We met those asylum seekers under this administration with cages for their kids. And we deported those mothers who risked their very lives to bring their children here, back to the very countries from which they fled. You asked what I would do differently, I would never again separate another family when they come here at their most vulnerable and desperate moments.

And I will make every effort. We will spare no expense to reunite those families who have already been separated. And then let's do this together and let's not do it as Democrats, or independents, or Republicans. But let's do this as Americans. Let's rewrite are immigration laws in our own image. Let's reflect our values, our reality. The best interest and traditions of this country, this comprised of immigrants and asylum seekers and refugees. Free everyone, of more than 1 million DREAMERS from any fear of deportation by making them U.S. citizens here in their home country.

UNIDENTIFIED FEMALE: So far this year, just this year, Customs and Border Protection has apprehended nearly 50,000 unaccompanied children along the southwest border. So, would a President O'Rourke grant those children asylum? O'ROURKE: If they meet the test for credible fear. They cannot

return to their home country for fear of being attacked, being raped, being killed. The answer is yes. That is who we are as a country. And the beneficiary of that, ultimately is not just a child, but it's all of us. Everything that that kid is going to do over the course of their life, the genius that will be revealed will be revealed for all of us. It will benefit the United States of America as it always has. But, (inaudible), that can't be the solution in and of itself.

[03:35:00] We need to invest in solutions in the northern triangle. This president wants to cut $500 million. That is all that we give to those three countries. And if you put it to perspective, he wants to spend 30 billion dollars on a 2,000 mile wall. He wants to cut that. I would double it and I would focus it on violence prevention so that no mother has to make the God awful decision on sending her child on that 2,000 mile trek, because the only choice that she has now.

Let's invest in those solutions there, so that families can stay there. They can be prosperous there, they can help those countries come together. And make sure that we have partners in the western hemisphere going forward. That is the wisest best use of our diplomacy and our resources in this hemisphere.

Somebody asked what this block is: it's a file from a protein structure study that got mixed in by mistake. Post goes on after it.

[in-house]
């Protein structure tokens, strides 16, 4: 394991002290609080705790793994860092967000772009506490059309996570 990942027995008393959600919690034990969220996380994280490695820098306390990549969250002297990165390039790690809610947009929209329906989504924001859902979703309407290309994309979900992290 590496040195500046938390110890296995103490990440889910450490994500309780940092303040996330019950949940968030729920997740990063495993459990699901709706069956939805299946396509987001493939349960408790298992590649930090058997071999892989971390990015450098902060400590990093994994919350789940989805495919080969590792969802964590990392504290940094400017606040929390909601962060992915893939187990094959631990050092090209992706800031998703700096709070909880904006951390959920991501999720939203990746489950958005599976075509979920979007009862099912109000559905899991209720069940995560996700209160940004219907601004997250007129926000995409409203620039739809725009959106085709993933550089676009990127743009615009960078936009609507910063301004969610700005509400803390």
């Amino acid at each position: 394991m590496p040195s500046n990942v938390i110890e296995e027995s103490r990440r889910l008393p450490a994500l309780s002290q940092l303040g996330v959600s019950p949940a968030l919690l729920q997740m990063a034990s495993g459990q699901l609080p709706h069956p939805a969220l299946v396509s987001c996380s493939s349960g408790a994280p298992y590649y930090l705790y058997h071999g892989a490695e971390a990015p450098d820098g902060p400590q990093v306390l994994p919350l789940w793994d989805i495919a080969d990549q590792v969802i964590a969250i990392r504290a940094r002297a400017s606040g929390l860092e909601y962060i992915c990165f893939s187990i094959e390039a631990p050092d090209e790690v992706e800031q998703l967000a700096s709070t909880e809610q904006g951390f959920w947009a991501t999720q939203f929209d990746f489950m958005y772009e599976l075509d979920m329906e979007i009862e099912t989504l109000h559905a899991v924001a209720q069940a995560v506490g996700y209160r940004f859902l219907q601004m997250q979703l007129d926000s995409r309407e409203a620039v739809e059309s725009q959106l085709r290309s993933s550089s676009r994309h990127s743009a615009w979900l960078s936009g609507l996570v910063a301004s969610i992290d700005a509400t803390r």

CHURCH: Beto O'Rourke there. Well, Republican Congressman Justin Amash has also come out strongly against Donald Trump saying the Mueller report provides clear evidence that the president obstructed justice, while his fellow Republicans have turned against him. His voters back home are split. CNN's Athena Jones has our report.


ATHENA JONES, CNN CORRESPONDENT: Michigan Congressman Justin Amash isn't worried about his political future.

REP. JUSTIN AMASH (R-MI): I feel very confident in my district.

JONES: Despite drawing a primary challenger after becoming the first GOP members of Congress to call for President Trump's impeachment. The break with his party prompting the president to label Amash a loser.

DONALD TRUMP, PRESIDENT OF THE UNITED STATES: He has been against Trump from the beginning. Personally I think he is not much.

JONES: Here, in Amash's congressional district, a mixed bag. Some are praising the five term Congressman.

WESLEY WATSON, AMASH SUPPORTER: Our Congressman, you know, he has tweets this past weekend, he kind a laid the outline of impeachment. And Trump did obstruct justice. I think our president is kind of acting as a mob boss.

MARGARET CHAMBERLAIN, AMASH SUPPORTER: I definitely think that impeachment process should begin, because I think by not doing something we are sending a message to people who may not be paying as much attention that it is not as serious. You know, there's still more investigation to be done that is not as serious of an issue as I think it is.

JONES: Meanwhile, Michelle Czuba, like many of the Trump supporters we met, several of whom declined to speak on camera, disagrees with Amash. She has a problem with some of the president's conduct, but doesn't think he crossed the legal line.